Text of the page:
if you’re simply trying to maintain the success you have and perhaps take it to
the next level, keep these five elements in mind.
With so many different ways to offer customer service, whether it be via email, live chat, social media, phone, or self-service, it might seem like there’s an overwhelming amount of types of customer service your business can offer. Each channel could be considered a different type of customer service, but in reality, there are only two types of customer service your business can offer: proactive and reactive. This article will cover various types of customer service, from different support channels to offering proactive and reactive support.
Email is the classic, common, and widespread way customers communicate with companies. With the right software, email can be one of the easiest ways to organize, prioritize, and delegate customer support interactions in one place. What’s so great about email? It’s hard to find someone without an email account, and People can reach out anytime to log an inquiry. Email is also usually the first form of support a business will offer.
Email can also often serve as an internal form of support. Instacart, for example, dedicated internal instances to better support their employee base. The Human Resources, Payroll, and IT teams also use Zendesk Support to handle issues or answer questions for full- and part-time employees.
Offering real-time communication as a channel can create a personal connection with customers looking for immediate support. With chat and messaging abilities, agents can engage customers over websites, mobile apps, and even popular messaging apps like Facebook Messenger, Twitter, and LINE. That means you can build the best customer experience on the channels that your customers actually prefer in a fast and effective way—without interrupting their experience.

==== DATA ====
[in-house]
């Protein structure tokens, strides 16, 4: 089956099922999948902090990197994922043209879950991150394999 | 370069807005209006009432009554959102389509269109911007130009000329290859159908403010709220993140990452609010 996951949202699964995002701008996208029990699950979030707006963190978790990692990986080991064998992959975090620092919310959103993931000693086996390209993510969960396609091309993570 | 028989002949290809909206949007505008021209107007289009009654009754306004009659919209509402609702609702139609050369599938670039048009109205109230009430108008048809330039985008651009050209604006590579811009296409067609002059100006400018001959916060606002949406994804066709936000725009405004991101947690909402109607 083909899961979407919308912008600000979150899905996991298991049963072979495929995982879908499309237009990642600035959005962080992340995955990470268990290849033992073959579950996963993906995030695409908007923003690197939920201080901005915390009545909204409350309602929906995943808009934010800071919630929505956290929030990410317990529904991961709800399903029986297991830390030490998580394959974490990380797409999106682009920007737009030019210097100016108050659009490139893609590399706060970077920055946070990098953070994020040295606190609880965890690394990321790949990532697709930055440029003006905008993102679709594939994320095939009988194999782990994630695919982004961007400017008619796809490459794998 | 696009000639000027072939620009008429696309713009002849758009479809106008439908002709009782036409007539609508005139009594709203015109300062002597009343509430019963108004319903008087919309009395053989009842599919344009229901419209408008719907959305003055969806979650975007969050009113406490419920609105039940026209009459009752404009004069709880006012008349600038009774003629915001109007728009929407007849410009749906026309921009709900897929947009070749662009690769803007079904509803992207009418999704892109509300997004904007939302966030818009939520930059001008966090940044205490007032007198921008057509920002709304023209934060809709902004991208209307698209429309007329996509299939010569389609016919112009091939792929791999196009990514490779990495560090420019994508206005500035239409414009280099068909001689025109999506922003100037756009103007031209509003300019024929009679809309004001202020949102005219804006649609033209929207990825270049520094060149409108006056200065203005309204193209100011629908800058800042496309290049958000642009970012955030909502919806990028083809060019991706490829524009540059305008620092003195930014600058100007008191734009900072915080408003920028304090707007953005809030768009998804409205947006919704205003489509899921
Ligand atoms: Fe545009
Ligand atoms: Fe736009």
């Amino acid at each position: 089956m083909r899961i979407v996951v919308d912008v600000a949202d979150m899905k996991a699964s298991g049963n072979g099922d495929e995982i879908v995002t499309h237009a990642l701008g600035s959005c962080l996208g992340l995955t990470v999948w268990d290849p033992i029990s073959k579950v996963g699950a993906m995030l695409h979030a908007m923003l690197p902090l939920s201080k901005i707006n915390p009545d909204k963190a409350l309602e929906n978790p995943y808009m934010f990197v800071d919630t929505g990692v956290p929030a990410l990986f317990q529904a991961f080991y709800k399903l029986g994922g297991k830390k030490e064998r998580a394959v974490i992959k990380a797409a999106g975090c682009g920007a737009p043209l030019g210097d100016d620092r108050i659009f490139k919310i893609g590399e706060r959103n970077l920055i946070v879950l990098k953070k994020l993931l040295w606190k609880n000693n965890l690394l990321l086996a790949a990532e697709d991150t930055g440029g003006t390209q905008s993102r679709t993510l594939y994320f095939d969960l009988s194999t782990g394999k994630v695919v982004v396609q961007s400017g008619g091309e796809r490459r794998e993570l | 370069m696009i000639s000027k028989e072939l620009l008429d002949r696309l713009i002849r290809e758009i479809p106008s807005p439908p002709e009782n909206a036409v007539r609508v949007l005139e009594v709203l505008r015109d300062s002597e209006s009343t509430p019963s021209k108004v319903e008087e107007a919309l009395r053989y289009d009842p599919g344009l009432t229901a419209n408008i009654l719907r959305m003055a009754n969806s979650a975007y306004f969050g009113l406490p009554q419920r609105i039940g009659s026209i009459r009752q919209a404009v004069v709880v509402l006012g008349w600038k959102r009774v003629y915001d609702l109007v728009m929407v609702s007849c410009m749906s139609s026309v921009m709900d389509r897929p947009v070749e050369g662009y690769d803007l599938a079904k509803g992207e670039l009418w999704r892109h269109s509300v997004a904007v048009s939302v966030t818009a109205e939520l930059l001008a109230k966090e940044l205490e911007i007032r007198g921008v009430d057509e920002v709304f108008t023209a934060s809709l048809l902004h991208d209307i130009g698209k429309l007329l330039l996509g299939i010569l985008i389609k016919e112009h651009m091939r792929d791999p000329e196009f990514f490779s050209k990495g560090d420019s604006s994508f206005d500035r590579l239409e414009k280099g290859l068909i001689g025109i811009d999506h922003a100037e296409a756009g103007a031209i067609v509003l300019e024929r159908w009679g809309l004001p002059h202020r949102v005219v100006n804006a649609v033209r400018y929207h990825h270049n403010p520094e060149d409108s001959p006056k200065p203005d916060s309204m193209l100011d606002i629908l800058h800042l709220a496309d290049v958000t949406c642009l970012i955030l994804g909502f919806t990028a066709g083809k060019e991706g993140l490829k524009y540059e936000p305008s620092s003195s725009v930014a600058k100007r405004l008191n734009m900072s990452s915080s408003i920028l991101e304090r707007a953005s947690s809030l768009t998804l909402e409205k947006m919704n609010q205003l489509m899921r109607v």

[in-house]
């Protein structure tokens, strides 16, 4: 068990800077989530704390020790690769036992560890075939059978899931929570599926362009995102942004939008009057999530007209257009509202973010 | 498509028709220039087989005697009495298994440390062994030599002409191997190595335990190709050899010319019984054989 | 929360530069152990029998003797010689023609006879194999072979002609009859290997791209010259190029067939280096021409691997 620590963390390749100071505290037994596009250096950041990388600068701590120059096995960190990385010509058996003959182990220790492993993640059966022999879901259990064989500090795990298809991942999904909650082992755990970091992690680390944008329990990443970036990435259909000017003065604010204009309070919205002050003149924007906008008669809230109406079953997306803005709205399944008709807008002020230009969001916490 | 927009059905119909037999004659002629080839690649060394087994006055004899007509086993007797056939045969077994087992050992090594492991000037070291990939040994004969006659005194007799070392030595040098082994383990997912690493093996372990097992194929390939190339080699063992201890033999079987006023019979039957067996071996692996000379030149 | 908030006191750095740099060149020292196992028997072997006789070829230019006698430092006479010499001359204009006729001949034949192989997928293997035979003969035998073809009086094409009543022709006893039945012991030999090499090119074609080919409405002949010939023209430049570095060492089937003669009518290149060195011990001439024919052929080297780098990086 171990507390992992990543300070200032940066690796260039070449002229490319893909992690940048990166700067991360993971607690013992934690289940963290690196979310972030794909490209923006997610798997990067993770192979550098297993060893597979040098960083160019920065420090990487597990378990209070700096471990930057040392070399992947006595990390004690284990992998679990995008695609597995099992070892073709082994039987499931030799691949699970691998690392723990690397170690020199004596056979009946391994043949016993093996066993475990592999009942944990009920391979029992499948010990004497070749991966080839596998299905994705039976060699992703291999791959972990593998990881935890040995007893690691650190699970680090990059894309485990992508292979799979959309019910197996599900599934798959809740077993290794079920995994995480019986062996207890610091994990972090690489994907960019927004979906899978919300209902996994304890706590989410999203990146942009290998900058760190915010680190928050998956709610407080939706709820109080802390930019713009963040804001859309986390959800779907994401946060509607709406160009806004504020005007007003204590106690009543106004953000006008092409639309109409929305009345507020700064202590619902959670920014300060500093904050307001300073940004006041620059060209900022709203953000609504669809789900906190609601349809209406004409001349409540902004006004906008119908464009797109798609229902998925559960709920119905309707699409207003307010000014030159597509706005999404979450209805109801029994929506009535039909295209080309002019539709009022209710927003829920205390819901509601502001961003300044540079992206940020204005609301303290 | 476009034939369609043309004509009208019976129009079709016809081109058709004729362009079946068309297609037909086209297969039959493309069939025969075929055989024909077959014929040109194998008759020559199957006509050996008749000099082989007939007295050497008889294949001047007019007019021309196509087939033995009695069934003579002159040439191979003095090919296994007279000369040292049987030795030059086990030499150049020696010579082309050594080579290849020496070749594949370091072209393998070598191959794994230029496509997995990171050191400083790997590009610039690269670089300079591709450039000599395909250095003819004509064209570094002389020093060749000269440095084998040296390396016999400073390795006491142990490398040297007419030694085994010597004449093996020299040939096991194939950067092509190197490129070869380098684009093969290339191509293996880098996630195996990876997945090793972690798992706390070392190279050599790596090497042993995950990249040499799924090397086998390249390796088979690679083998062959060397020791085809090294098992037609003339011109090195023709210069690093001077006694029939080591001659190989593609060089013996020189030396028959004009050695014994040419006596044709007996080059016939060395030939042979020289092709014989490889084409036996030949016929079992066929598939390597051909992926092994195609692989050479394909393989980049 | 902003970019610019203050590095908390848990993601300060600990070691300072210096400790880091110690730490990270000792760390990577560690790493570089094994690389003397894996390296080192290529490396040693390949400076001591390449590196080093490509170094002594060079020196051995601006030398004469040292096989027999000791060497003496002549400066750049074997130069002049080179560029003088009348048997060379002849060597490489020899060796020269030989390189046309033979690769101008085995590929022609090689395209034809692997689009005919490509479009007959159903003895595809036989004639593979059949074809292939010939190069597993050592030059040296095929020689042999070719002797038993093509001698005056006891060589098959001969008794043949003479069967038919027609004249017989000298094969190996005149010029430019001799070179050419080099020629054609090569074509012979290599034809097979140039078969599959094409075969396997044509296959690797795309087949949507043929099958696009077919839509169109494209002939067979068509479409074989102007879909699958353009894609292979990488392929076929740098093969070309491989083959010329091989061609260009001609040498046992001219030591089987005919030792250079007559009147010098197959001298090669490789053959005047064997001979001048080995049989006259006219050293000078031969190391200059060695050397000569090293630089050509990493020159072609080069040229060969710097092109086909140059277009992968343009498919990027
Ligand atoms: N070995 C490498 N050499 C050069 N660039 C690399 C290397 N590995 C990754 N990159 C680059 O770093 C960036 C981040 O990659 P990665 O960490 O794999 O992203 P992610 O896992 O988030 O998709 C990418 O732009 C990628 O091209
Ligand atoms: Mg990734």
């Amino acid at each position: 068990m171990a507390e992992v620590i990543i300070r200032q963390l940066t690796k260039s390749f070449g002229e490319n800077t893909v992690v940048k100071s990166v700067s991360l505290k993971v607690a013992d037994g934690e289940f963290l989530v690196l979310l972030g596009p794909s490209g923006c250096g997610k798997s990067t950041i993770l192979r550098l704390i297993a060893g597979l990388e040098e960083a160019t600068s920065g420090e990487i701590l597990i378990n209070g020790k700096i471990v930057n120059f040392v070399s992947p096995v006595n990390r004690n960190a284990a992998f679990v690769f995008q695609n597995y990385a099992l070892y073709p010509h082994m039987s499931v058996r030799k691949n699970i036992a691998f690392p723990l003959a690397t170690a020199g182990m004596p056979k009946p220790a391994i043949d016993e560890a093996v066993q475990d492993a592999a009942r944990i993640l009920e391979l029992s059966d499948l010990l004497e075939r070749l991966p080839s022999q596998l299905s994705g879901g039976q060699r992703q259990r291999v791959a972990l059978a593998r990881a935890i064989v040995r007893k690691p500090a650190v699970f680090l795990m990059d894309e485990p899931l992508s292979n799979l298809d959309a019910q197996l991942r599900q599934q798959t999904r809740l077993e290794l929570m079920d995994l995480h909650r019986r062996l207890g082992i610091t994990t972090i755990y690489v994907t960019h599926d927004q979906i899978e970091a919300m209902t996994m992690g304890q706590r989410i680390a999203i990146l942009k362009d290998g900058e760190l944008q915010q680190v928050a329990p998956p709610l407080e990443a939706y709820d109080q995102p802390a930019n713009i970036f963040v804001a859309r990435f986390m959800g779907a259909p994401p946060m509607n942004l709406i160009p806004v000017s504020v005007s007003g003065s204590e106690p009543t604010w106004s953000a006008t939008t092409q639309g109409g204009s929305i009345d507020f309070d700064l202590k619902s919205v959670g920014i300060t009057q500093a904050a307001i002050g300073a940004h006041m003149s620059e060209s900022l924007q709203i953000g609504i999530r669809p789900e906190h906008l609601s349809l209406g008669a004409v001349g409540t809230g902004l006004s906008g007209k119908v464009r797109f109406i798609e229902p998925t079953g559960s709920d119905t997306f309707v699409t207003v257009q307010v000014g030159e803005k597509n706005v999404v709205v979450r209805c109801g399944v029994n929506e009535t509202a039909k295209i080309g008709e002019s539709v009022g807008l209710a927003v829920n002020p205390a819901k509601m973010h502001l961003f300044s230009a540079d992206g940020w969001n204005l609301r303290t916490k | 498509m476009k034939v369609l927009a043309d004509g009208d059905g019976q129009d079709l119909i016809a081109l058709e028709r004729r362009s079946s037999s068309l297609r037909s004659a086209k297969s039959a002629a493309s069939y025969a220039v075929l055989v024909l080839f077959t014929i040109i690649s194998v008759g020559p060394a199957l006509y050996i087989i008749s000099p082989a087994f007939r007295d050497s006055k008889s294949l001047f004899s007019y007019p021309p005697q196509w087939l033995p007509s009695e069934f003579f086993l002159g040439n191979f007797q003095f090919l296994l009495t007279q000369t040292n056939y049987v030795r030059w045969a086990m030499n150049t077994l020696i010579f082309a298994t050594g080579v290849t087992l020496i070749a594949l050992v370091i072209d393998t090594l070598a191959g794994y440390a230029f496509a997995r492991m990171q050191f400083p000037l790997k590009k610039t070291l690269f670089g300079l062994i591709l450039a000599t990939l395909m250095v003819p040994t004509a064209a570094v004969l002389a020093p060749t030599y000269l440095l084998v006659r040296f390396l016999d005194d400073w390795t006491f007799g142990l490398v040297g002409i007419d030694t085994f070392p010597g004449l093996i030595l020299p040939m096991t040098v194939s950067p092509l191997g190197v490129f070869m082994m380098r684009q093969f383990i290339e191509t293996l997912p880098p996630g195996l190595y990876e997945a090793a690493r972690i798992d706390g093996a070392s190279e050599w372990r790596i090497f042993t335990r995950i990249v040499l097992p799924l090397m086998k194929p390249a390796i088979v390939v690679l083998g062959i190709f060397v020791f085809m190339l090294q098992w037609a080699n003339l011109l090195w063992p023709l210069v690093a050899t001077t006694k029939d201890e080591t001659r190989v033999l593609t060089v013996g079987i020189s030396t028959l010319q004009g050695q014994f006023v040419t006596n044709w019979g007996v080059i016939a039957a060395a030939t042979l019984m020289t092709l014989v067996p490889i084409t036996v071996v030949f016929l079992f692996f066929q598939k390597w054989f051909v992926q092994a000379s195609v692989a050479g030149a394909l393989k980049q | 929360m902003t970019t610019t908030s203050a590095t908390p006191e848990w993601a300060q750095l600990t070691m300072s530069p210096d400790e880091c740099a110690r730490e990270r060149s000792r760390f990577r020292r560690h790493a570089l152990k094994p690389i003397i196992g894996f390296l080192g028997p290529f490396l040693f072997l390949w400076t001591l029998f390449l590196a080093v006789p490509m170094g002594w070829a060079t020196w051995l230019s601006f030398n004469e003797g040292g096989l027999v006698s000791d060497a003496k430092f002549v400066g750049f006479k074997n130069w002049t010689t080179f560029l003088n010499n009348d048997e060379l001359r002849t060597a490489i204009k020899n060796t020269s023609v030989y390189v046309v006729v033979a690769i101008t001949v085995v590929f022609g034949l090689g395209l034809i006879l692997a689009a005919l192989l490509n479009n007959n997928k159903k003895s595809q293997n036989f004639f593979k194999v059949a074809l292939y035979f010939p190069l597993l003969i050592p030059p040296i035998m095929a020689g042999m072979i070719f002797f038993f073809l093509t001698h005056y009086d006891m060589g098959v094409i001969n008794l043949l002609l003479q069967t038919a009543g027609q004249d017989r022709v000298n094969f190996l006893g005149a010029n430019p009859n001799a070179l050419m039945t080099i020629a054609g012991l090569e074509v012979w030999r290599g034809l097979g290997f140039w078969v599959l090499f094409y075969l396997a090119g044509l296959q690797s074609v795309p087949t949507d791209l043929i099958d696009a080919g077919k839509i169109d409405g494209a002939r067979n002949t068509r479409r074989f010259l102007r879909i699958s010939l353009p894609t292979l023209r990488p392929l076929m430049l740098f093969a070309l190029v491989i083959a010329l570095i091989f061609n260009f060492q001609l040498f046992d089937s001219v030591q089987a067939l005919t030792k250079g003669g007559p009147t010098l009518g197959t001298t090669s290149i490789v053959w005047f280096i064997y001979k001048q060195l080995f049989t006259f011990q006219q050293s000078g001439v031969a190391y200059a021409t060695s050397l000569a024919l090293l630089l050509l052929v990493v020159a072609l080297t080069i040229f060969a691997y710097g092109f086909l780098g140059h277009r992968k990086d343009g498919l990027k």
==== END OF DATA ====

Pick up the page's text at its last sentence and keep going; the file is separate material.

Chat as a channel can help businesses anticipate customer questions and offer help when—and where—they need it most with chat support. In fact, The number of U.S. online shoppers who use live chat has increased from 38% to 58% over the last five years. More than 2.5 billion consumers use messaging apps, and according to a 2016 Nielsen study, 56 percent of Facebook Messenger users would rather message a business than call.
Instant communication is trending in customer support—especially when more than 53% of shoppers abandon their online purchase if they can’t find a quick answer. Real-time communication in addition to traditional email support can help prevent customers from churning, and, it enables agents to help more customers in less time, which means happier customers.
Customer Service – Social Media
Social media customer service is the practice of providing consumer support through social media channels like Facebook and Twitter. If your customers are writing about you in social media and those interactions are falling through the cracks of your support infrastructure, it’s time to invest in a solution—because these days an unhappy customer is likely to lodge a complaint on your Twitter or Facebook. Not investing in a solution, or treating social media as outside traditional customer service, can cause companies to lose out on opportunities to engage or respond to public complaints.